In 1927 the oil field towns of the Texas Panhandle had no roads, houses, or schools. The riggers and their families lived in tent camps in a treeless landscape, and had to cope with snakes and mice, the constant smell of oil, the bootleggers and ruffians, dust storms that lasted a week and mudslides when it rained.
The resourceful Peterson children were ‘oil field brats’ who collected bottles and gave rides in mud-sleds to contribute to the family ‘house fund’ with which they hoped to move into a proper house with walls one day. Their papa had sunk the money into gushers that didn’t gush or which caught fire and took days to extinguish.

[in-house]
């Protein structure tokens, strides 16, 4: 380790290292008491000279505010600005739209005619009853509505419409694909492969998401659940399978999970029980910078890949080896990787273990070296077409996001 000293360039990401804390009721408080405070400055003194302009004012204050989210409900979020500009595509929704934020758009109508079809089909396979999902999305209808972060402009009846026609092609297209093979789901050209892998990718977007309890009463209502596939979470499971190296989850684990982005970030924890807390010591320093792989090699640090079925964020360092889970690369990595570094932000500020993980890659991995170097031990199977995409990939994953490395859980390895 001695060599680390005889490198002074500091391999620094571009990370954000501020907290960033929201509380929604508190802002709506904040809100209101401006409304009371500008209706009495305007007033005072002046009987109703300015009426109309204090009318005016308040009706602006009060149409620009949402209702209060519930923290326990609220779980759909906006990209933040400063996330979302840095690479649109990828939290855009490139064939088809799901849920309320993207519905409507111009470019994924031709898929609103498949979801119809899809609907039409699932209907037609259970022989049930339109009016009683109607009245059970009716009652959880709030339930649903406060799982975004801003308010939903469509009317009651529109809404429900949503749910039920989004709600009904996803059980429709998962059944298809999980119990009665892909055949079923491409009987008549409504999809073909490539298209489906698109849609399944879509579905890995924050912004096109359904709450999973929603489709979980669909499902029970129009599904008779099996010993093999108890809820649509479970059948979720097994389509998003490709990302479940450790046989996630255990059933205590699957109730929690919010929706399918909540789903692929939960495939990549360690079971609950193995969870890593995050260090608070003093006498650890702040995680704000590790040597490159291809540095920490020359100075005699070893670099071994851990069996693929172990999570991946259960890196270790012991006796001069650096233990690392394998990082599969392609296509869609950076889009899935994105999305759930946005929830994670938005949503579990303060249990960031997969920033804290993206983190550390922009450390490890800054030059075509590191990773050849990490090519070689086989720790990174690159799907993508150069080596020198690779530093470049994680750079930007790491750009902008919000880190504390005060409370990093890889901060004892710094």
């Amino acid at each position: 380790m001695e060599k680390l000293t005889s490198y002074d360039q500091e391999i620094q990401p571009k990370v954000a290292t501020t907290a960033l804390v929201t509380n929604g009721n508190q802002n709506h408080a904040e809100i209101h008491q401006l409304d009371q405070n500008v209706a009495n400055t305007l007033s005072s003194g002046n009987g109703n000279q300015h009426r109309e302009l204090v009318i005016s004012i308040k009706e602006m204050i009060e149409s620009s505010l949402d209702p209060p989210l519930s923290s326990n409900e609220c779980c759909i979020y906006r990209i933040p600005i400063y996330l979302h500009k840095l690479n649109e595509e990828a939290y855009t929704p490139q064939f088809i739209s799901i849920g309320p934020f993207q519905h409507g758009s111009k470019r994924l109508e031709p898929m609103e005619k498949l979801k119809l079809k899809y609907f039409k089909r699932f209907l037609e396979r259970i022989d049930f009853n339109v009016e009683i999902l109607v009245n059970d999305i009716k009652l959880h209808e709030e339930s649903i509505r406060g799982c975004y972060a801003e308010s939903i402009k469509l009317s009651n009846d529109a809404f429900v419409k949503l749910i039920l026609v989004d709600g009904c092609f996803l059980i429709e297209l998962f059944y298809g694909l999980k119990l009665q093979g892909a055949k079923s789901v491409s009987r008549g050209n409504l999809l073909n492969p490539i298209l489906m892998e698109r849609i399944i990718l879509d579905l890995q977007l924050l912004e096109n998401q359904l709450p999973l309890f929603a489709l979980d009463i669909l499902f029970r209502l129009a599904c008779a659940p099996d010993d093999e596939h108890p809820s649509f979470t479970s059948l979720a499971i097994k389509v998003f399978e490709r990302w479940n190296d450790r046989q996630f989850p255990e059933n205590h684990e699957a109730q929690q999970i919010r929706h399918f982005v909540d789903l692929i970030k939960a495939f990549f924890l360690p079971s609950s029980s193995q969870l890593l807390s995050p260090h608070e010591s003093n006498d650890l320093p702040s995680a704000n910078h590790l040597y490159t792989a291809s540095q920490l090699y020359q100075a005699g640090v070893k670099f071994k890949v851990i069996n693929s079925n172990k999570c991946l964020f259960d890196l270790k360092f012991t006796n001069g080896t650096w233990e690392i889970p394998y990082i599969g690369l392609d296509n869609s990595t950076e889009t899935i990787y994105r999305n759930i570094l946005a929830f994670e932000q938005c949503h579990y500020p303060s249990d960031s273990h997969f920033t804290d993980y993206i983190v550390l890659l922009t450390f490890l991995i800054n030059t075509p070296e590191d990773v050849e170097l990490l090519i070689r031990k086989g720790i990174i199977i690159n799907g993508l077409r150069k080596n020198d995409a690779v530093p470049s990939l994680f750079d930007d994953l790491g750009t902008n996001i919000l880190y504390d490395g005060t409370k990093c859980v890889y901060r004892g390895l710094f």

Betty Lou had once seen a tap dance class and the height of her ambition was to be in a place where she could learn to dance. That was her dream amidst the dust and danger and the itinerant lifestyle of the oil field pioneers.